Conservation & Environment, Diving & Marine Conservation in Thailand by Mikayla Mangotich
Open water scuba diving? Exploring marine life? Working with turtles? Travelling through Thailand? Yes please! I could not sign up fast enough. I was instantly intrigued and tremendously excited when I stumbled upon the Projects Abroad Diving & Marine Conservation Project in Krabi, Thailand. I was definitely not disappointed with the experience.
I am an avid traveler and a self-proclaimed globetrotter, after having travelled to more than 25 different countries in my 17 years. I am always scouring the internet for new adventure and travel opportunities I can join. This is what brought me to the small beach town of Ao Nang, Thailand. Here, I spent my days learning about marine life, diving amongst fascinating fish and making friends that I will have forever. With all of my travels, I can genuinely say that this project was one of my favorites.
My experience at the Conservation Project in Thailand
Within my first week at the project, I was certified with my Open Water Diver Certification for scuba diving by the Projects Abroad staff. We had three dive days a week, on Tuesdays, Wednesdays and Thursdays, and did two dives each of those days (six dives over one week). It was a 45-minute boat ride to the local dive sites, and up to 2-3 hours for Phi Phi Islands. However, these commutes were one of my favorite parts of the trip. Thailand is gorgeous and during the rides, we had the chance to enjoy the sunshine and the view. All of the volunteers would relax together, but this time was also used to touch base with the staff. We would have dive debriefs with the dive masters or learn fish identification.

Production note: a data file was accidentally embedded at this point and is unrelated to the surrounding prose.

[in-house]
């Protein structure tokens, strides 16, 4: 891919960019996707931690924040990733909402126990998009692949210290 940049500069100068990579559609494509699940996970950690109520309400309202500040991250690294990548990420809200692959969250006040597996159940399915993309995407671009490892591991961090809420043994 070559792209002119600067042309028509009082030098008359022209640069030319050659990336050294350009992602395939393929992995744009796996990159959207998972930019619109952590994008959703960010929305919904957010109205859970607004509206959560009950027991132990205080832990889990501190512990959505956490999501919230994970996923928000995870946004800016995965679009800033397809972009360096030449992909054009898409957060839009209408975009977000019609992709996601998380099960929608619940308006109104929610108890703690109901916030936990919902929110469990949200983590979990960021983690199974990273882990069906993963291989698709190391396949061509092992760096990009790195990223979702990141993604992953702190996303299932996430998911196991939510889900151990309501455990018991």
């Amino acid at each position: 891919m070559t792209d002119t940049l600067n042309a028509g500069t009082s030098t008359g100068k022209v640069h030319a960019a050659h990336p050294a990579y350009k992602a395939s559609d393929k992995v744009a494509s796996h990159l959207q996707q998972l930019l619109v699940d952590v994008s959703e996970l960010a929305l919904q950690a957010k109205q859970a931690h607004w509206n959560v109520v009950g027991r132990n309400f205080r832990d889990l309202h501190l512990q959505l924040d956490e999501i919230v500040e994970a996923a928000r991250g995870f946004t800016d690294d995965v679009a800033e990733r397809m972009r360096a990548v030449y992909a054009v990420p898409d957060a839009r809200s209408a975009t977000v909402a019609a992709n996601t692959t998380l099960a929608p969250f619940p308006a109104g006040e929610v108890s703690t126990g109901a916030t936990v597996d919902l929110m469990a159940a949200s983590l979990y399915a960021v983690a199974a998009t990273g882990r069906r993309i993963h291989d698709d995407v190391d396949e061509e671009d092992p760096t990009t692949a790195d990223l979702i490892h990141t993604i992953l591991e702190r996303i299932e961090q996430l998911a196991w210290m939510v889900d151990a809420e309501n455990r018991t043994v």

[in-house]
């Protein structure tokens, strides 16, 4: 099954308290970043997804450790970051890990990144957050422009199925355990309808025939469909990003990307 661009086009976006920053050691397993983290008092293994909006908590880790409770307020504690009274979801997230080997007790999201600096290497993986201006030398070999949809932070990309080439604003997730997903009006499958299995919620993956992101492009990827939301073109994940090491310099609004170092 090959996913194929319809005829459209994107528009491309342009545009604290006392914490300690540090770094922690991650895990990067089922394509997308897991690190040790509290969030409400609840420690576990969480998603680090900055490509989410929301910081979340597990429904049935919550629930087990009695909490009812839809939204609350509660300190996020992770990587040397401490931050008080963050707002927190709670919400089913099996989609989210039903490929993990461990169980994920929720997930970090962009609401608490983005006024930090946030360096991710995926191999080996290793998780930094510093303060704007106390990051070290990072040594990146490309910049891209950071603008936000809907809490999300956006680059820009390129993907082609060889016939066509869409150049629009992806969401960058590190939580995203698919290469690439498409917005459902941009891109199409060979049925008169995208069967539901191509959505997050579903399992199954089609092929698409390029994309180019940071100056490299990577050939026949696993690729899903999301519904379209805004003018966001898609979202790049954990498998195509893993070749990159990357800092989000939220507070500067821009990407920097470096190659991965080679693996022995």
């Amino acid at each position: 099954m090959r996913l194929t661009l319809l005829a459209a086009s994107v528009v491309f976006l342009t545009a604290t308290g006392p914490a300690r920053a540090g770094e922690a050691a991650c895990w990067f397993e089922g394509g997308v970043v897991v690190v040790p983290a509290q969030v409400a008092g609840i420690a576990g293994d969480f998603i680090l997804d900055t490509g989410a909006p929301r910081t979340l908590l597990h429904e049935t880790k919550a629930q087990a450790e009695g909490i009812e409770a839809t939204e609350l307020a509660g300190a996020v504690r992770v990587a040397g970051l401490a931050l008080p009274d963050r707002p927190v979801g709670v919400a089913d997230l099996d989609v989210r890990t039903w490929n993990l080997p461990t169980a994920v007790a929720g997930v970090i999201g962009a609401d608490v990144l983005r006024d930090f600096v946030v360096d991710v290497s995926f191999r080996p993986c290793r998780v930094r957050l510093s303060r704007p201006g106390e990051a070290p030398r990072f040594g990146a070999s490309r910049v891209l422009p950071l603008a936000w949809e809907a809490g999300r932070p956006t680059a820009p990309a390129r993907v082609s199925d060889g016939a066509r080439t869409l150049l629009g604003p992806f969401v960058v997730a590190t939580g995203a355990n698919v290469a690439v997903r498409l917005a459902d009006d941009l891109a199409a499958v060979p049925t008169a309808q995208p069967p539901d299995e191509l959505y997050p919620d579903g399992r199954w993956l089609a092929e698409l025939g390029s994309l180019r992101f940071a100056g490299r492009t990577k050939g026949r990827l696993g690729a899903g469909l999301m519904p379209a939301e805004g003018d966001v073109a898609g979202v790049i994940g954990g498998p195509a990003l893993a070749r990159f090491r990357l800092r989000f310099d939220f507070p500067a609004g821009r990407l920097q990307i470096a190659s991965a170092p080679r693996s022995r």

Diving was the most amazing part of the trip and one of the most incredible experiences in my life. On my very first day, as we were boating out to one of the dive sites, I remember expressing my concern to the other volunteers and staff that I was worried I would not see a fish when I was diving - and they just laughed! The second I jumped in the water, I understood why... the marine life in Thailand is incredible. Schools of vibrant fish swam by each second, along with other unique fish - including my favorite, a lionfish.
Members of my group also had sea turtle and stingray sightings. Our dives were a lot of fun, but that was not the purpose of the dives - we did trash collection dives, coral reef surveys, and fish identification. It was a bittersweet feeling to emerge from the water holding a bag full of trash, because while it feels great to help clean the ocean, it is very sad to see how poorly the environment is treated.
Monday and Friday were cultural days where we did beach clean ups, visited school and temples, planted mangroves, and – my favorite – volunteered at the Phuket Turtle Rehabilitation Centre.